The Hurs witness their outreach coming full circle – a hope they had from the very beginning. Their practice of peacemaking ripples from their marriage, to their family, to their house church, to ReconciliAsian, to the broader community and world.
Many Korean Americans and Korean immigrants are still living with the history and trauma of war. The Hurs feel called to equip their Korean community with the skills and tools to navigate conflict in transformative ways. This ripples out in navigating conflicts that can happen between the Korean community and other ethnic groups, as well as rippling out globally to conflicts in Northeast Asia.
As this reach spreads, ReconciliAsian workshop participants become curious about Anabaptist theology and the Mennonite Church. On more than one occasion, people have been surprised to learn the Hurs are Christian pastors because they do not match up with previous Christian encounters or experiences. This gives the Hurs the opportunity to share that there are many ways to follow Jesus, and they are choosing to follow the Prince of Peace as citizens of God’s kingdom.
To learn more about ReconciliAsian and to support this ministry online, visit ReconciliAsian.com.
As co-founders of ReconciliAsian, Sue and Hyun Hur are committed to sharing peacemaking skills and principles of conflict transformation with their local Korean community and beyond. So in the Spring of 2014, the Hurs gladly accepted an invitation to participate in a forum hosted by Duke University’s Divinity Center for Reconciliation.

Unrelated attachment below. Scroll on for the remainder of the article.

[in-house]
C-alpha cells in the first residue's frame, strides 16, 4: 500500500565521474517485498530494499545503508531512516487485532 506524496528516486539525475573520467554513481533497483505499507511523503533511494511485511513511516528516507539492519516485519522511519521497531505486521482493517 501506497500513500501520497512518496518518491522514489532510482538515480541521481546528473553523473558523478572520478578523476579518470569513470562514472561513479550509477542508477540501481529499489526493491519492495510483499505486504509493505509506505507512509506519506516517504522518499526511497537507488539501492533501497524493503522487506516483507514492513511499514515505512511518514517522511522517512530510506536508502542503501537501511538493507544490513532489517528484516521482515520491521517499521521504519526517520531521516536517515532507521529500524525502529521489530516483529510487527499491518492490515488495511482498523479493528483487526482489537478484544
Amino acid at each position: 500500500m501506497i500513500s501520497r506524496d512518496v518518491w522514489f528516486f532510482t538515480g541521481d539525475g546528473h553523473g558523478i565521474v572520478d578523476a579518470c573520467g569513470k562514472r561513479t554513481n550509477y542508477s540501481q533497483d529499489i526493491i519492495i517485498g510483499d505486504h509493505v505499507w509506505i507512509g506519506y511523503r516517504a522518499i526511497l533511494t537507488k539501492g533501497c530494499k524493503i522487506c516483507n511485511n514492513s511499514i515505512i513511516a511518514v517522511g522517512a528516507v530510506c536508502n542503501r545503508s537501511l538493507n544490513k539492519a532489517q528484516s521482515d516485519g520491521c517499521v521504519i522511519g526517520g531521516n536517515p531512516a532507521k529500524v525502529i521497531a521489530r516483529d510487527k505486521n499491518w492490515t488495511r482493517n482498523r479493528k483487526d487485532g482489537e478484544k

At the forum, they met Jun Nakai, a Japanese Jesuit priest who was studying at Boston College. As he learned about the Hurs work with ReconciliAsian, he asked if he could study with them for a summer. The Hurs agreed and a summer of transformation unfolded for each of them.
As the trio got to know each other, Jun opened up about his journey in discovering the painful history of the “comfort women” – Korean, Filipino, and Chinese teenagers who were taken during World War II to “comfort” Japanese soldiers. Parents were told very little about what their daughters were being called to do, other than support and serve the war effort. The young women were subjected to the horrors of abuse and rape and because of a strong shame culture, they would return home unable to share what happened.
For the last twenty years, these comfort women – now in their 80’s – have come forward, speaking of what happened. The Japanese government denies there was any wrongdoing, saying everything that happened was voluntary.